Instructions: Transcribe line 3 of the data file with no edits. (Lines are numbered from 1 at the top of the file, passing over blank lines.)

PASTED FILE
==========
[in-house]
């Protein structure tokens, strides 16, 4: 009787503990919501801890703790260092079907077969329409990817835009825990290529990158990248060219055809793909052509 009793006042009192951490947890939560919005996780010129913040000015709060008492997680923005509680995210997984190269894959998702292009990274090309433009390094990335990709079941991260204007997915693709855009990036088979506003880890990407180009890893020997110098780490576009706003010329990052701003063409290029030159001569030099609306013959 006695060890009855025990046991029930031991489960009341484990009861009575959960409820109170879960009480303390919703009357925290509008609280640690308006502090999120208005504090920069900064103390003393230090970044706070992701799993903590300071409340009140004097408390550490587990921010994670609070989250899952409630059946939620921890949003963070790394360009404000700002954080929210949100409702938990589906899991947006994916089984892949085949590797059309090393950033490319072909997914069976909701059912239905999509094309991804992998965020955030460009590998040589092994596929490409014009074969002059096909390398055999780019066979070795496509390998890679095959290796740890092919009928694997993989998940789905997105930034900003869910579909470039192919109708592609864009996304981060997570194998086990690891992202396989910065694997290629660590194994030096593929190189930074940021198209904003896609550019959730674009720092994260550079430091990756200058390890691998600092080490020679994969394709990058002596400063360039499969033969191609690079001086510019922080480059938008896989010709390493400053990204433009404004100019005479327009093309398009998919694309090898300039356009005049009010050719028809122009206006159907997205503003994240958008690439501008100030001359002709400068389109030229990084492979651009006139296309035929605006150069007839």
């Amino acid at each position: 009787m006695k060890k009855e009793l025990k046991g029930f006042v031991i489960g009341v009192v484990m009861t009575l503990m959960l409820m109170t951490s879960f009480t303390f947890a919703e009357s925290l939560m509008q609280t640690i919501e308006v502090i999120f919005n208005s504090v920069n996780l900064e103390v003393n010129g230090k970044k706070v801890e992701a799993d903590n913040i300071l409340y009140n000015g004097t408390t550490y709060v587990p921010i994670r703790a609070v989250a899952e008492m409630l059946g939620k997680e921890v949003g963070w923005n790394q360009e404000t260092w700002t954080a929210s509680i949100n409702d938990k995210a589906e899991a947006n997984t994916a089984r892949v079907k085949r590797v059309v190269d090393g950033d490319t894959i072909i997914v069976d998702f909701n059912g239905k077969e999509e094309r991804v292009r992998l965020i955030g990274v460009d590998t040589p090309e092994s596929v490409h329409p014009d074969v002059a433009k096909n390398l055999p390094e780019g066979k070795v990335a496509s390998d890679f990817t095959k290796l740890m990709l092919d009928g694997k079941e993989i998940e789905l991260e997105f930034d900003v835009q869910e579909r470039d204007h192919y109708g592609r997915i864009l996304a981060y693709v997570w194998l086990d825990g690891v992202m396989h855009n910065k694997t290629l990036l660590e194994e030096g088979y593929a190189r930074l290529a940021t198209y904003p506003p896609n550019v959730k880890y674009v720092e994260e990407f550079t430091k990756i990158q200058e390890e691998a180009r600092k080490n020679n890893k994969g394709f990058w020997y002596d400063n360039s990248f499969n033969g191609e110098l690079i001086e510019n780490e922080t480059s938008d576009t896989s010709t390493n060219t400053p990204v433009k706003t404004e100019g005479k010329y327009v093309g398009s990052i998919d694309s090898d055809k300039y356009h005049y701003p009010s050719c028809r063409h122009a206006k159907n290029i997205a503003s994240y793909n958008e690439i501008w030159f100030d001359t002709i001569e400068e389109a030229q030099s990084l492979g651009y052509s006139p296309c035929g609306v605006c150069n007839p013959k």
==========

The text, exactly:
């Amino acid at each position: 009787m006695k060890k009855e009793l025990k046991g029930f006042v031991i489960g009341v009192v484990m009861t009575l503990m959960l409820m109170t951490s879960f009480t303390f947890a919703e009357s925290l939560m509008q609280t640690i919501e308006v502090i999120f919005n208005s504090v920069n996780l900064e103390v003393n010129g230090k970044k706070v801890e992701a799993d903590n913040i300071l409340y009140n000015g004097t408390t550490y709060v587990p921010i994670r703790a609070v989250a899952e008492m409630l059946g939620k997680e921890v949003g963070w923005n790394q360009e404000t260092w700002t954080a929210s509680i949100n409702d938990k995210a589906e899991a947006n997984t994916a089984r892949v079907k085949r590797v059309v190269d090393g950033d490319t894959i072909i997914v069976d998702f909701n059912g239905k077969e999509e094309r991804v292009r992998l965020i955030g990274v460009d590998t040589p090309e092994s596929v490409h329409p014009d074969v002059a433009k096909n390398l055999p390094e780019g066979k070795v990335a496509s390998d890679f990817t095959k290796l740890m990709l092919d009928g694997k079941e993989i998940e789905l991260e997105f930034d900003v835009q869910e579909r470039d204007h192919y109708g592609r997915i864009l996304a981060y693709v997570w194998l086990d825990g690891v992202m396989h855009n910065k694997t290629l990036l660590e194994e030096g088979y593929a190189r930074l290529a940021t198209y904003p506003p896609n550019v959730k880890y674009v720092e994260e990407f550079t430091k990756i990158q200058e390890e691998a180009r600092k080490n020679n890893k994969g394709f990058w020997y002596d400063n360039s990248f499969n033969g191609e110098l690079i001086e510019n780490e922080t480059s938008d576009t896989s010709t390493n060219t400053p990204v433009k706003t404004e100019g005479k010329y327009v093309g398009s990052i998919d694309s090898d055809k300039y356009h005049y701003p009010s050719c028809r063409h122009a206006k159907n290029i997205a503003s994240y793909n958008e690439i501008w030159f100030d001359t002709i001569e400068e389109a030229q030099s990084l492979g651009y052509s006139p296309c035929g609306v605006c150069n007839p013959k």